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U.S. government returns smuggled parrots to Mexico
Thursday, January 13 2005 @ 12:31 AM UTC
Contributed by: MikeSchindlinger
Views: 13902
Conservation ELLIOT SPAGAT - Associated Press - Posted on Tue, Dec. 21, 2004

SAN DIEGO - They tried to enter the United States in the wee hours of the morning, many of them stuffed in black metal boxes inside a silver Nissan pickup truck.

After being rescued by a border inspector, they spent months in captivity while U.S. and Mexican officials negotiated their repatriation. An official from Mexico City flew to the border city of Tijuana to greet them Monday.

They are not illegal immigrants. They are smuggled parrots - 90 red-headed and lilac-crowned Amazon parrots believed to have been captured in the tropics of southern Mexico. Authorities said they were likely to be sold at flea markets and pet shops, mostly in Southern California, for up to $800 apiece.

The birds will be quarantined in Tijuana for 40 days and then probably be chauffeured on an all-day trip to Oaxaca state, their likely original habitat.

"We're going to have to ask someone for a ride because we don't have any money in our budget for this," said Ricardo Castellanos, the Baja California state delegate of Mexico's Environmental Protection Agency.

These birds get to head south for the winter, but few smuggled prey are so lucky. Agents estimate they find only a fraction of parrots that are sneaked into the United States and - even when they do - few are repatriated.

The U.S. Fish and Wildlife Service typically auctions them - as well as monkeys, snakes, lizards, tortoises and other critters that are seized at border crossings, helping defray quarantine costs. Zoos occasionally adopt them as well.

Some smuggled parrots are believed to be roaming the western United States, including two or three flocks in San Diego's tony Point Loma area. John Brooks, a Fish and Wildlife agent, speculates that border agents released some decades ago or that pet owners decided to release them.

Smuggled parrots are believed to be a possible source of the exotic Newcastle disease, which recently resulted in the destruction of 3.2 million birds, mostly chickens, in California, Arizona and Nevada.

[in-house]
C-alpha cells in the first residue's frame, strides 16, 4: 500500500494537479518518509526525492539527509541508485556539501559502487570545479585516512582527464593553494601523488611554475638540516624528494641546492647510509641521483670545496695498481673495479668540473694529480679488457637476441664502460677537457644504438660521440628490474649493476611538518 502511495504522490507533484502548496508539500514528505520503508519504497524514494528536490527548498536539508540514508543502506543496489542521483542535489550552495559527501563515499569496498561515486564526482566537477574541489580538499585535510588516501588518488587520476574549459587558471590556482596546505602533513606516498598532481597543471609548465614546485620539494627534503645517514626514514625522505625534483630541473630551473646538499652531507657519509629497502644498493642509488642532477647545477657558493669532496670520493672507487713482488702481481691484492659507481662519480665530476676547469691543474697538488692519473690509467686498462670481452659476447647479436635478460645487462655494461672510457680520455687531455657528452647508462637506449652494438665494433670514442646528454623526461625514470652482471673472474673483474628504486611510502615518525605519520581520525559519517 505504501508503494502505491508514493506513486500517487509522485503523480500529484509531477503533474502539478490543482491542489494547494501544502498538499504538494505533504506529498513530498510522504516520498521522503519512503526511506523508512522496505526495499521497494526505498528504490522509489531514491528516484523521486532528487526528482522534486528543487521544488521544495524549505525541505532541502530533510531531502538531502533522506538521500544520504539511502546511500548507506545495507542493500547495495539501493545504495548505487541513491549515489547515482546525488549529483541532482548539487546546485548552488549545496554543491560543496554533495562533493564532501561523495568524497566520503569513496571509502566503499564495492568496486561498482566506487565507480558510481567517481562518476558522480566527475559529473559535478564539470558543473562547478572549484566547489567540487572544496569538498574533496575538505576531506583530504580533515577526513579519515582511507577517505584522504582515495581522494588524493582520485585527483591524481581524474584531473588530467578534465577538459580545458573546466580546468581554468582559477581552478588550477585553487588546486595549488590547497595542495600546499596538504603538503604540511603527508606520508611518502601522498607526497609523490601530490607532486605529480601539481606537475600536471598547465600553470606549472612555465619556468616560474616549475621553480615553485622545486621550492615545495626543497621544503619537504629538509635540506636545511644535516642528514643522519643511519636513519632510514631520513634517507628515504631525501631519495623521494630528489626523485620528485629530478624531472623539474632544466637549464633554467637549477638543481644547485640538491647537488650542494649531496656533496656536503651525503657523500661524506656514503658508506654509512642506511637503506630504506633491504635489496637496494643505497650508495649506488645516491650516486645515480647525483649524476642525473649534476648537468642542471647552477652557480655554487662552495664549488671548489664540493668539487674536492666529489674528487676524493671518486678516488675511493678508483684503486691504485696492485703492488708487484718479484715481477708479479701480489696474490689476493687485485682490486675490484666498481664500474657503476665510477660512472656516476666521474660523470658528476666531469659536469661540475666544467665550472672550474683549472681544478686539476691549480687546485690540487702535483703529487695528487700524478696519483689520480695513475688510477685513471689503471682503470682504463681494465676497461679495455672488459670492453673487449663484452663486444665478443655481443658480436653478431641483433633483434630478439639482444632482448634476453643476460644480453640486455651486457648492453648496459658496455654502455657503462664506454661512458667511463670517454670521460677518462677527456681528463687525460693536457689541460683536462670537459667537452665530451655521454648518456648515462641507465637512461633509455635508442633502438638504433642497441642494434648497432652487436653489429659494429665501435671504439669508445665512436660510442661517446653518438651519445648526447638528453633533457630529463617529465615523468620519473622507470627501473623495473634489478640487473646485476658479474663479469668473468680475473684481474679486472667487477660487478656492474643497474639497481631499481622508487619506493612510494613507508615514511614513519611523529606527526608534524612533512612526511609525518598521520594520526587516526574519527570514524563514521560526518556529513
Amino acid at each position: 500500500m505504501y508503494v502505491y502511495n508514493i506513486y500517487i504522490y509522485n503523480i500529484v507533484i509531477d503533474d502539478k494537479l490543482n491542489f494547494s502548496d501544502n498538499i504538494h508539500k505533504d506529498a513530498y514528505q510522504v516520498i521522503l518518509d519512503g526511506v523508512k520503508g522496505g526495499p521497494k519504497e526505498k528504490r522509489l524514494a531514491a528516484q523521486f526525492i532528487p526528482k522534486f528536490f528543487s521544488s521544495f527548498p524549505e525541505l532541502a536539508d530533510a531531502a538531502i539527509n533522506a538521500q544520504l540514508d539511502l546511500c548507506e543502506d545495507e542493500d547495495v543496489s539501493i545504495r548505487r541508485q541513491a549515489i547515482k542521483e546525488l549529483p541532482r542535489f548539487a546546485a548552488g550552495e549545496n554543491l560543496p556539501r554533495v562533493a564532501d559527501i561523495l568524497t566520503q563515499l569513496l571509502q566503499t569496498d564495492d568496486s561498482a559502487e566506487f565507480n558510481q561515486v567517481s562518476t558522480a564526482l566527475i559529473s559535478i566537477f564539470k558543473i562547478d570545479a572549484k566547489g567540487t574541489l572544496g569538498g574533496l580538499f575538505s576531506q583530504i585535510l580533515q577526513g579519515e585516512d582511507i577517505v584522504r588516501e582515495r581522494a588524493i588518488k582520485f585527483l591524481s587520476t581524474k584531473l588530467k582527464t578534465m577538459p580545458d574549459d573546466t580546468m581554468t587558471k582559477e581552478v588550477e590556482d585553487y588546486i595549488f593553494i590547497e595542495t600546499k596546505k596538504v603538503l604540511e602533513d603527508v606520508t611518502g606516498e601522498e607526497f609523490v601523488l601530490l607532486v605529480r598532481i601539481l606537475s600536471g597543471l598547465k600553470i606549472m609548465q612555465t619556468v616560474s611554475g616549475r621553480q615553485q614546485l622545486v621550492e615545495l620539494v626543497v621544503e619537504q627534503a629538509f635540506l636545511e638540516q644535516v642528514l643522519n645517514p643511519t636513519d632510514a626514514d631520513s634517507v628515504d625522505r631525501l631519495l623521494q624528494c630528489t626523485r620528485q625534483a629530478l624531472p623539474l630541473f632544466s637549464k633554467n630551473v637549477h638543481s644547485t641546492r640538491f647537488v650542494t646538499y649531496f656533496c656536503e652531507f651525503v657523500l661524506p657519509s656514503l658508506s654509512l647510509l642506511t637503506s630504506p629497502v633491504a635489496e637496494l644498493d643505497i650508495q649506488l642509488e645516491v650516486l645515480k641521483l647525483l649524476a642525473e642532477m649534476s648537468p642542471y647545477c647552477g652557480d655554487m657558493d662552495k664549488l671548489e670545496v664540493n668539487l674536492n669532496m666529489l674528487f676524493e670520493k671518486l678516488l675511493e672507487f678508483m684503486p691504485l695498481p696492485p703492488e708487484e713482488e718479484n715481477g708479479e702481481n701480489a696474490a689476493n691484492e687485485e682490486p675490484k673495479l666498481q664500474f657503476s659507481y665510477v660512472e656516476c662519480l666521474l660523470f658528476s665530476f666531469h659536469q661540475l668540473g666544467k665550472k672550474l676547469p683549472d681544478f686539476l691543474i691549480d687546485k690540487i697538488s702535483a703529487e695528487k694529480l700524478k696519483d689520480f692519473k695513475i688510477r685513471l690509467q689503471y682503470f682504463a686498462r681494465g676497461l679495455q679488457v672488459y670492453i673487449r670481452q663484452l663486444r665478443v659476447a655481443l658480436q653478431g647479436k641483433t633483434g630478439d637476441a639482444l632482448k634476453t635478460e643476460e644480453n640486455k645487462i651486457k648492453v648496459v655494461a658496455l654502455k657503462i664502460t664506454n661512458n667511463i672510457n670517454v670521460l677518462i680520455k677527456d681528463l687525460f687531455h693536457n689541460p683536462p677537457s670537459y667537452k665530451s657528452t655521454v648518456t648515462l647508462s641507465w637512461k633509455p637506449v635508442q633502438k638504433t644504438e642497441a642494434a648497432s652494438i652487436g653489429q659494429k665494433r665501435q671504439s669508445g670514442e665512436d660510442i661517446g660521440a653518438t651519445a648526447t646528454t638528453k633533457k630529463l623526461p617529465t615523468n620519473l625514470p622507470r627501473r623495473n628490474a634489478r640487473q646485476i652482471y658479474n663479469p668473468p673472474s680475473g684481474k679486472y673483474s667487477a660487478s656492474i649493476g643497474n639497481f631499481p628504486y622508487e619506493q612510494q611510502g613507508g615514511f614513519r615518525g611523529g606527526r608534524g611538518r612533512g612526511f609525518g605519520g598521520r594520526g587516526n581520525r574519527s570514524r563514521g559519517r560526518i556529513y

"Today's repatriation represents the best possible ending," Marie Palladini, resident agent-in-charge for the Fish and Wildlife Service's Los Angeles region, told reporters at a Customs inspection lot at San Diego's Otay Mesa port of entry.

Authorities said parrot smugglers are as ruthless and imaginative as human traffickers. Birds have been found in hair rollers, toilet paper tubes, glove compartments and tire wells. One smuggler got caught with parrots in her dress pockets.

The birds are sometimes sedated or forced to drink tequila to stay quiet, Palladini said.

Castellanos, the Mexican official, estimates that five parrots die on the trip north for each one that makes it across the border.

Joel Valencia told a border inspector that he was ferrying clothes and tamales when he tried to enter the United States at San Diego's San Ysidro port of entry Aug. 28. Agents found 48 Lilac-crowned Amazon parrots, 66 half-moon conures (four of them dead), five cardinals and six mockingbirds, according to an agent's affidavit filed in federal court in San Diego. They were stuffed in metal boxes and paper bags inside his silver Nissan pickup.

Valencia told the agents that he paid $3,000 for the 125 birds, which were pegged at a retail value up to $39,600.

Valencia, who crossed with his wife and children, confessed to smuggling birds 15 or 20 times before. He sold them at swap meets near his home in Perris, 70 miles southeast of Los Angeles.

Oscar Solorzano of Tijuana, Mexico, was arrested Oct. 30 trying to cross at Otay Mesa with 45 Amazon parrots in his green Nissan Altima, according to an agent's affidavit in federal court in San Diego. Solorzano told agents that he was unemployed and agreed to smuggle the birds for $500, which he was to receive after delivering them to someone at a McDonald's restaurant.

Both men have pleaded guilty to smuggling charges and could be sentenced to up to five years in prison next year, said Anne Perry, an assistant U.S. attorney who prosecuted the cases.

Agents believe the latest captures suggest that bird smuggling is taking off. Forty-two Amazon parrots were captured Friday night. Perry, the assistant U.S. attorney who has earned the nickname "Bird Lady" from some colleagues, thinks they are being sold as Christmas presents.

"They can live to be 60, 70 years old," she said. "They're noisy and they're messy, but they're pretty."



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